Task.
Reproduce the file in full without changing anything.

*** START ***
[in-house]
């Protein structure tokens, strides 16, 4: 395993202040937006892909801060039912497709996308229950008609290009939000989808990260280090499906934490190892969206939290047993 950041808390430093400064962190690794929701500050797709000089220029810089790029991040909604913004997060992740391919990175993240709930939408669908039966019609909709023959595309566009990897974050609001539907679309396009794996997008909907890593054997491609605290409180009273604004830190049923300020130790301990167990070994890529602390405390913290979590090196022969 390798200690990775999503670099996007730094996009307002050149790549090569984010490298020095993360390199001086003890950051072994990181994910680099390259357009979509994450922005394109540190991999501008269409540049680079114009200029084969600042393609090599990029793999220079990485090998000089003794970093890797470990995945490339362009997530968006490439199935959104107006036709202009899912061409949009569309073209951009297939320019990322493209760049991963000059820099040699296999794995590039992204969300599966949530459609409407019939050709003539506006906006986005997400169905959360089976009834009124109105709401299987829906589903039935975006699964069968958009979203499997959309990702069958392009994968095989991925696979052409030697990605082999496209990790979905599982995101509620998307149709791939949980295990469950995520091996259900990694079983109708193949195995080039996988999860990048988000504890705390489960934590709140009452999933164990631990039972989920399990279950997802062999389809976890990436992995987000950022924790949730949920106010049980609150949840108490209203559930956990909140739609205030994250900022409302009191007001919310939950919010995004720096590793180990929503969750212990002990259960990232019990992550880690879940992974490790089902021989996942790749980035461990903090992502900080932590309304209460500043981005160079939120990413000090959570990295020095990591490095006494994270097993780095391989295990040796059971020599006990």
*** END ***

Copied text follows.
[in-house]
């Protein structure tokens, strides 16, 4: 395993202040937006892909801060039912497709996308229950008609290009939000989808990260280090499906934490190892969206939290047993 950041808390430093400064962190690794929701500050797709000089220029810089790029991040909604913004997060992740391919990175993240709930939408669908039966019609909709023959595309566009990897974050609001539907679309396009794996997008909907890593054997491609605290409180009273604004830190049923300020130790301990167990070994890529602390405390913290979590090196022969 390798200690990775999503670099996007730094996009307002050149790549090569984010490298020095993360390199001086003890950051072994990181994910680099390259357009979509994450922005394109540190991999501008269409540049680079114009200029084969600042393609090599990029793999220079990485090998000089003794970093890797470990995945490339362009997530968006490439199935959104107006036709202009899912061409949009569309073209951009297939320019990322493209760049991963000059820099040699296999794995590039992204969300599966949530459609409407019939050709003539506006906006986005997400169905959360089976009834009124109105709401299987829906589903039935975006699964069968958009979203499997959309990702069958392009994968095989991925696979052409030697990605082999496209990790979905599982995101509620998307149709791939949980295990469950995520091996259900990694079983109708193949195995080039996988999860990048988000504890705390489960934590709140009452999933164990631990039972989920399990279950997802062999389809976890990436992995987000950022924790949730949920106010049980609150949840108490209203559930956990909140739609205030994250900022409302009191007001919310939950919010995004720096590793180990929503969750212990002990259960990232019990992550880690879940992974490790089902021989996942790749980035461990903090992502900080932590309304209460500043981005160079939120990413000090959570990295020095990591490095006494994270097993780095391989295990040796059971020599006990």